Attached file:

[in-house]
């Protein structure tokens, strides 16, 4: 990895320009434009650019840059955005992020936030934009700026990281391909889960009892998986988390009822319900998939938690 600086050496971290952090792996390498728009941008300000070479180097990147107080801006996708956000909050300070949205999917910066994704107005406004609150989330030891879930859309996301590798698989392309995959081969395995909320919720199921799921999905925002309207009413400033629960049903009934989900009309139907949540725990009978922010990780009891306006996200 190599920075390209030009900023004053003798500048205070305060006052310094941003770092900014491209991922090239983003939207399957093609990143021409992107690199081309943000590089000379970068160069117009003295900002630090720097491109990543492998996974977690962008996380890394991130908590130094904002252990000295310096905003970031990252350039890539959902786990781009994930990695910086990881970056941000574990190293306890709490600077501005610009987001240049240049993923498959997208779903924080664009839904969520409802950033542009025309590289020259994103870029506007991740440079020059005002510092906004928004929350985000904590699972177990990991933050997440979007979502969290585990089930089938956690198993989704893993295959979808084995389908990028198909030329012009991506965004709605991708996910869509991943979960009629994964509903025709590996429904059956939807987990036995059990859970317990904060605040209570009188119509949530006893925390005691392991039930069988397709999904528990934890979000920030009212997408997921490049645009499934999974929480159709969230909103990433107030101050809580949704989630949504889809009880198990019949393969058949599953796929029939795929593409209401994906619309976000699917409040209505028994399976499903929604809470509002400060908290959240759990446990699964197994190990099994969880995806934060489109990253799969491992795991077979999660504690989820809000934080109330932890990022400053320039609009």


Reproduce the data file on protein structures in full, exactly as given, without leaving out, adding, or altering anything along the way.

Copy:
[in-house]
């Protein structure tokens, strides 16, 4: 990895320009434009650019840059955005992020936030934009700026990281391909889960009892998986988390009822319900998939938690 600086050496971290952090792996390498728009941008300000070479180097990147107080801006996708956000909050300070949205999917910066994704107005406004609150989330030891879930859309996301590798698989392309995959081969395995909320919720199921799921999905925002309207009413400033629960049903009934989900009309139907949540725990009978922010990780009891306006996200 190599920075390209030009900023004053003798500048205070305060006052310094941003770092900014491209991922090239983003939207399957093609990143021409992107690199081309943000590089000379970068160069117009003295900002630090720097491109990543492998996974977690962008996380890394991130908590130094904002252990000295310096905003970031990252350039890539959902786990781009994930990695910086990881970056941000574990190293306890709490600077501005610009987001240049240049993923498959997208779903924080664009839904969520409802950033542009025309590289020259994103870029506007991740440079020059005002510092906004928004929350985000904590699972177990990991933050997440979007979502969290585990089930089938956690198993989704893993295959979808084995389908990028198909030329012009991506965004709605991708996910869509991943979960009629994964509903025709590996429904059956939807987990036995059990859970317990904060605040209570009188119509949530006893925390005691392991039930069988397709999904528990934890979000920030009212997408997921490049645009499934999974929480159709969230909103990433107030101050809580949704989630949504889809009880198990019949393969058949599953796929029939795929593409209401994906619309976000699917409040209505028994399976499903929604809470509002400060908290959240759990446990699964197994190990099994969880995806934060489109990253799969491992795991077979999660504690989820809000934080109330932890990022400053320039609009």